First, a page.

2. Performance enhancing – seeking enhanced performance in existing or new products
  3. Market seeking – entering untapped markets through new products and services
  4. Technology seeking – gaining technology to develop products across markets

We have found that the scope of innovation can have two extremes: first, single discipline, with clearly defined expertise within a specific scientific and technical domain; and, second, multidisciplinary, with capabilities across different scientific and technological disciplines.

Step 5: Form collaborative partnerships
Once an organization decides to team up and attach itself to the appropriate model, it should focus on selecting the right partners, which would lead it into an effective engagement process. Once the collaborative relationship is established, and the appropriate collaboration model finalized, the partners should jointly create a final business case with clearly identified mutual benefits agreeable to all. After all, strategic goal alignment is a prerequisite for effective collaboration. Partners should spend time understanding one another’s motivation: Why have they chosen to participate in a collaborative process.

Technological capabilities, complementary technical and market knowledge, and the potential value to be generated by each partner form the next level of criteria that will help cement the partnership. Cultural compatibility, the financial strength of each partner, and sophistication of internal processes are the other important enablers. The importance of each depends on the intent of collaboration and the amount of support the partner expects from the other.

Also, collaborating partners should confirm that their agreement clearly spells out the potential benefits and the sharing of development risks if the collaboration turns out to be unsuccessful. Different types of collaborations require different types of IP sharing, investments and cost-sharing agreements. If the collaboration is successful, operating agreements, such as joint marketing agreements and various types of licenses, may call for specified constraints as appropriate.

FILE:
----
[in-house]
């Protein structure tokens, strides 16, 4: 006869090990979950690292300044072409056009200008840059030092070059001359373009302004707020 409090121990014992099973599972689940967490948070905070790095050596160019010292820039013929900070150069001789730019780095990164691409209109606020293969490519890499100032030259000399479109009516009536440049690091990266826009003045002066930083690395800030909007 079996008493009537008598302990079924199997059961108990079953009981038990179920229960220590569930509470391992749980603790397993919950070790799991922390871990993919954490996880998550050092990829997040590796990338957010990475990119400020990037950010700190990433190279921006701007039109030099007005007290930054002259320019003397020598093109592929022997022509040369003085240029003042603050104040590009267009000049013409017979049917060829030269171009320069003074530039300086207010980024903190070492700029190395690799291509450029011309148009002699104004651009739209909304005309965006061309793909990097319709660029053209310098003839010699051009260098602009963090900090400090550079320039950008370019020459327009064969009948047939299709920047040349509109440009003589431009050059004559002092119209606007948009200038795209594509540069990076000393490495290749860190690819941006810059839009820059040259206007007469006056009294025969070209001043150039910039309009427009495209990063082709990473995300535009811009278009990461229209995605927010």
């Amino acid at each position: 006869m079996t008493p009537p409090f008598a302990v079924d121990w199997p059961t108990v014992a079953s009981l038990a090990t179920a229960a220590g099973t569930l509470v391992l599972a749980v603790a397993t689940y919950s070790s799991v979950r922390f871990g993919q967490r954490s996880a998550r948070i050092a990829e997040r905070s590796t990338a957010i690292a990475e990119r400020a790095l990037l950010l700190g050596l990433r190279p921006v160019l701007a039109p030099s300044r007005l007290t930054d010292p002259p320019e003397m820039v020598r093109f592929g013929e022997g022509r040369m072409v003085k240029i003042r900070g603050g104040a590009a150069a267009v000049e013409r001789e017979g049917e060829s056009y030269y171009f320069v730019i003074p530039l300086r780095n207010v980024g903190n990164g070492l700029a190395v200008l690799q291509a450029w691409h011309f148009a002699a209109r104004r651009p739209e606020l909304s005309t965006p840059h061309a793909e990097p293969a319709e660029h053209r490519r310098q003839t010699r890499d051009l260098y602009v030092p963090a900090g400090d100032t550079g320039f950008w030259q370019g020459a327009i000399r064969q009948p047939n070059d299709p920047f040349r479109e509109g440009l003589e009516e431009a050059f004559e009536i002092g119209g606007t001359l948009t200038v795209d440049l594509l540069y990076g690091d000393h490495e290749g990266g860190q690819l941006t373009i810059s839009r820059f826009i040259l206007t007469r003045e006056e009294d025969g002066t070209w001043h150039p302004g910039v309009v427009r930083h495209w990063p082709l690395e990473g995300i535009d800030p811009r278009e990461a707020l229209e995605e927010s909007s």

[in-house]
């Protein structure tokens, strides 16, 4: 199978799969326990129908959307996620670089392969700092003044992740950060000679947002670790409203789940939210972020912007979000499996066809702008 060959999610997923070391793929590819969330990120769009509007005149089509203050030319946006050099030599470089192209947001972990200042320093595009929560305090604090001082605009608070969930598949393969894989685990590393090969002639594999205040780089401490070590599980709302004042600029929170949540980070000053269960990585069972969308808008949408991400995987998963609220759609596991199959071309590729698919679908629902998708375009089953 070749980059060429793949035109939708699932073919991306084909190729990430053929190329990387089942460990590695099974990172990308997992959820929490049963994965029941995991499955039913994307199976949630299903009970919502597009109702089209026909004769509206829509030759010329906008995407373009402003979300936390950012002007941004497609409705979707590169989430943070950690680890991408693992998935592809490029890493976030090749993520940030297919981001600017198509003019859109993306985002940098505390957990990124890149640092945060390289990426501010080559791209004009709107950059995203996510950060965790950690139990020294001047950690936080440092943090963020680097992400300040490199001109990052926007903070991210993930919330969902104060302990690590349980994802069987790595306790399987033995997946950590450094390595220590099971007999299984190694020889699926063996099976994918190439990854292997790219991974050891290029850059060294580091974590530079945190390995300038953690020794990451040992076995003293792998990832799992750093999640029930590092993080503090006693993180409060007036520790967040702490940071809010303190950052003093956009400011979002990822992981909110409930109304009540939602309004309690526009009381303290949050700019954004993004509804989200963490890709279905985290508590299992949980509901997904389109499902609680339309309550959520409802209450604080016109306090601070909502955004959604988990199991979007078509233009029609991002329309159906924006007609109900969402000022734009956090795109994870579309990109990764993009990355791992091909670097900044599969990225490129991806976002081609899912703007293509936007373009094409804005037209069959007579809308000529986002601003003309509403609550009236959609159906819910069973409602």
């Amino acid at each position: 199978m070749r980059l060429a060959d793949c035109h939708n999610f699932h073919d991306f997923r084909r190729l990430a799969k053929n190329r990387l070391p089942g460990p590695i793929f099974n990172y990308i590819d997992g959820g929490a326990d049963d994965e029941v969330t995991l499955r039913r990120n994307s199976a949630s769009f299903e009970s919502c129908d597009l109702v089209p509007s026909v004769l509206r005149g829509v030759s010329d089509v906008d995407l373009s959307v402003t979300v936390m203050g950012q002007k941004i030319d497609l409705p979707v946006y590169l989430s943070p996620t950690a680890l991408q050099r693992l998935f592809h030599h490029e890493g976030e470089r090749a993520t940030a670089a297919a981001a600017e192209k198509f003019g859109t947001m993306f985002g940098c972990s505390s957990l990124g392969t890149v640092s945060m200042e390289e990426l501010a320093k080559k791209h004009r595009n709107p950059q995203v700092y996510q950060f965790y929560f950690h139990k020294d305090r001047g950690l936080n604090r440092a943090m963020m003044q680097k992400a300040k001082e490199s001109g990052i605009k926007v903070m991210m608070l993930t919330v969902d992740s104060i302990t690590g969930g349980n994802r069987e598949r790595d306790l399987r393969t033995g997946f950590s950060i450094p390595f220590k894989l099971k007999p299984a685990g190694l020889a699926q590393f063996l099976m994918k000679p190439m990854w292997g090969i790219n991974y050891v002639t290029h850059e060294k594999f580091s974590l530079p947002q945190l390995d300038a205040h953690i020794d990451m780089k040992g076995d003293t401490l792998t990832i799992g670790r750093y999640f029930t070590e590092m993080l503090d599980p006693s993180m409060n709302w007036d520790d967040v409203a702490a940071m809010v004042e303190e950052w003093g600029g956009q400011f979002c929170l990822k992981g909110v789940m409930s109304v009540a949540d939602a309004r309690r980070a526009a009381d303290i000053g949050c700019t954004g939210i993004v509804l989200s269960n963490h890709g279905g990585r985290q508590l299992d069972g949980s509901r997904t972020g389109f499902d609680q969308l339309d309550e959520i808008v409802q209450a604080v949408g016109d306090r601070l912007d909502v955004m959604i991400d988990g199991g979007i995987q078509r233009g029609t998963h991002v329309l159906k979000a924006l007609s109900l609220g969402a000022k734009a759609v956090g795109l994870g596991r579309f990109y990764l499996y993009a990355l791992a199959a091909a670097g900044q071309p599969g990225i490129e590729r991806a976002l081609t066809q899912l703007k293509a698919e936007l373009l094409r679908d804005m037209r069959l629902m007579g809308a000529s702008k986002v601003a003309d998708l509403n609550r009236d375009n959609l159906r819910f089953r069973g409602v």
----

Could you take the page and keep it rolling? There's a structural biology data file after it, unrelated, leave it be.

Step 6: Execute on collaborative innovation
The organization needs to create the appropriate enablers for people, technology, and processes. Leadership must be involved with the entire program, communicating the need for and the value of collaboration. Further, it must monitor partners’ progress and commitment. Corporate culture has always emphasized teamwork and network building; as companies move forward, they must underscore this emphasis both within and outside the organization. Employees need to understand how it will enrich their jobs, help them to innovate, and in turn allow the organization to grow.

Information technology is a significant enabler of intra- and inter-organization collaboration. Collaboration mechanisms such as access controls should be developed for sharing and exchanging information electronically with outside partners. Finance, too, has a very important role to play. Financial performance is a key consideration when evaluating different proposals for collaborative innovation, keeping in mind the company’s existing portfolio and current pipeline of products and services.

The finance and legal teams will also need to work with the R&D group to create appropriate contracts with the collaborators, wherever required, considering IP rights and other legal issues.

Getting Started
The success of collaborative innovation depends on alignment and effort integration: working to make every aspect—from the company’s own R&D systems, technology platforms, and employees to those of the external partner(s)—work together to realize the innovative vision. Given the stagnation in manufacturing growth and the current challenging climate, whether or not to pursue collaboration isn’t the question manufacturers need to ponder. The question should be, “How can we pursue it and when can we get started?”

Tim Hanley is vice chairman and U.S. Process & Industrial Products leader, Deloitte, LLP. Duane Dickson is a principal with Deloitte Consulting LLP. John Ofori is senior manager with Deloitte Consulting LLP. For more information about Deloitte LLP, visit www.deloitte.com. To request a copy of “Collaboration by Innovation: A Blueprint for Success,” email kbrookman@deloitte.com.

This article contains general information and is based on the experiences and research of Deloitte practitioners. It is not meant to render business, financial, investment or other professional advice. Nor is it meant to serve as a substitute for professional advice or services. Deloitte recommends consultation with a professional advisor before making decisions or taking action that impacts your business.

Volume:
12
Issue:
9
Year:
2010